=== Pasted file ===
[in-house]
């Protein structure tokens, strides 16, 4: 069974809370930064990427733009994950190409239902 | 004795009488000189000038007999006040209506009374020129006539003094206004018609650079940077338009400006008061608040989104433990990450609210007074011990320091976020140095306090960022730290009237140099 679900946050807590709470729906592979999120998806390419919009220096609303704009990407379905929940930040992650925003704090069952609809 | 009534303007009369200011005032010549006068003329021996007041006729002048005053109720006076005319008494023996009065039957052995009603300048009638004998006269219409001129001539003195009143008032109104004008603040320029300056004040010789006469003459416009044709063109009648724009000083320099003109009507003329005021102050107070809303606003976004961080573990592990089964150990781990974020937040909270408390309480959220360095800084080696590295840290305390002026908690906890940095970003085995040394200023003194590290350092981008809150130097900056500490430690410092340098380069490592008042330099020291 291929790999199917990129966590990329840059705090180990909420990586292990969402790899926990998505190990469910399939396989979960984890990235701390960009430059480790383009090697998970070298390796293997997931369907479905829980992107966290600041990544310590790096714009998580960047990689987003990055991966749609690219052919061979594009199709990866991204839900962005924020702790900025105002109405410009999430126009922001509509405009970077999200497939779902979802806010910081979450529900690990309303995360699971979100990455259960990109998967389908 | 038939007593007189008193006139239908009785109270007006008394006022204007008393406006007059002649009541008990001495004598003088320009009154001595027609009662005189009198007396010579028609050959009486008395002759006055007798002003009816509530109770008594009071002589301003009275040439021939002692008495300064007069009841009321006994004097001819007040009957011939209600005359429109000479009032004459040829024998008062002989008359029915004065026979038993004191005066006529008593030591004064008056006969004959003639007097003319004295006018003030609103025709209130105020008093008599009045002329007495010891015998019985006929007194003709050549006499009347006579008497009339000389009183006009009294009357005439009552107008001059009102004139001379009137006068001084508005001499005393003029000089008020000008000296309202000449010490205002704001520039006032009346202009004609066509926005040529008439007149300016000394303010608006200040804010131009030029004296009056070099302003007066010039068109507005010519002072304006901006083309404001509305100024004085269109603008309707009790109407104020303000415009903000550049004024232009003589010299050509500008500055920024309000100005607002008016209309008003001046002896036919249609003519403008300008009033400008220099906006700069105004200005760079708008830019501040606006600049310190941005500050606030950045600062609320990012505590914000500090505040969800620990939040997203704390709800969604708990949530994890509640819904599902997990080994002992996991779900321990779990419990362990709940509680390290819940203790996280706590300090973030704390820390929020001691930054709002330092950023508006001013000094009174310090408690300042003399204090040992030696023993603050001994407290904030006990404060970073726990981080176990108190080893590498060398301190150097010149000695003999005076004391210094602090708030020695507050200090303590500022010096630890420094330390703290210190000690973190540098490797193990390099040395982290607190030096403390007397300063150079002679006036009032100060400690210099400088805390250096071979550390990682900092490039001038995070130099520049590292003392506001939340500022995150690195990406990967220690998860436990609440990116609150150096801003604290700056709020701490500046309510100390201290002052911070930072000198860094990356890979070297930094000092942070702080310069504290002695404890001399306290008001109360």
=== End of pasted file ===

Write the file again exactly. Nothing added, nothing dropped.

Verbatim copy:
[in-house]
């Protein structure tokens, strides 16, 4: 069974809370930064990427733009994950190409239902 | 004795009488000189000038007999006040209506009374020129006539003094206004018609650079940077338009400006008061608040989104433990990450609210007074011990320091976020140095306090960022730290009237140099 679900946050807590709470729906592979999120998806390419919009220096609303704009990407379905929940930040992650925003704090069952609809 | 009534303007009369200011005032010549006068003329021996007041006729002048005053109720006076005319008494023996009065039957052995009603300048009638004998006269219409001129001539003195009143008032109104004008603040320029300056004040010789006469003459416009044709063109009648724009000083320099003109009507003329005021102050107070809303606003976004961080573990592990089964150990781990974020937040909270408390309480959220360095800084080696590295840290305390002026908690906890940095970003085995040394200023003194590290350092981008809150130097900056500490430690410092340098380069490592008042330099020291 291929790999199917990129966590990329840059705090180990909420990586292990969402790899926990998505190990469910399939396989979960984890990235701390960009430059480790383009090697998970070298390796293997997931369907479905829980992107966290600041990544310590790096714009998580960047990689987003990055991966749609690219052919061979594009199709990866991204839900962005924020702790900025105002109405410009999430126009922001509509405009970077999200497939779902979802806010910081979450529900690990309303995360699971979100990455259960990109998967389908 | 038939007593007189008193006139239908009785109270007006008394006022204007008393406006007059002649009541008990001495004598003088320009009154001595027609009662005189009198007396010579028609050959009486008395002759006055007798002003009816509530109770008594009071002589301003009275040439021939002692008495300064007069009841009321006994004097001819007040009957011939209600005359429109000479009032004459040829024998008062002989008359029915004065026979038993004191005066006529008593030591004064008056006969004959003639007097003319004295006018003030609103025709209130105020008093008599009045002329007495010891015998019985006929007194003709050549006499009347006579008497009339000389009183006009009294009357005439009552107008001059009102004139001379009137006068001084508005001499005393003029000089008020000008000296309202000449010490205002704001520039006032009346202009004609066509926005040529008439007149300016000394303010608006200040804010131009030029004296009056070099302003007066010039068109507005010519002072304006901006083309404001509305100024004085269109603008309707009790109407104020303000415009903000550049004024232009003589010299050509500008500055920024309000100005607002008016209309008003001046002896036919249609003519403008300008009033400008220099906006700069105004200005760079708008830019501040606006600049310190941005500050606030950045600062609320990012505590914000500090505040969800620990939040997203704390709800969604708990949530994890509640819904599902997990080994002992996991779900321990779990419990362990709940509680390290819940203790996280706590300090973030704390820390929020001691930054709002330092950023508006001013000094009174310090408690300042003399204090040992030696023993603050001994407290904030006990404060970073726990981080176990108190080893590498060398301190150097010149000695003999005076004391210094602090708030020695507050200090303590500022010096630890420094330390703290210190000690973190540098490797193990390099040395982290607190030096403390007397300063150079002679006036009032100060400690210099400088805390250096071979550390990682900092490039001038995070130099520049590292003392506001939340500022995150690195990406990967220690998860436990609440990116609150150096801003604290700056709020701490500046309510100390201290002052911070930072000198860094990356890979070297930094000092942070702080310069504290002695404890001399306290008001109360």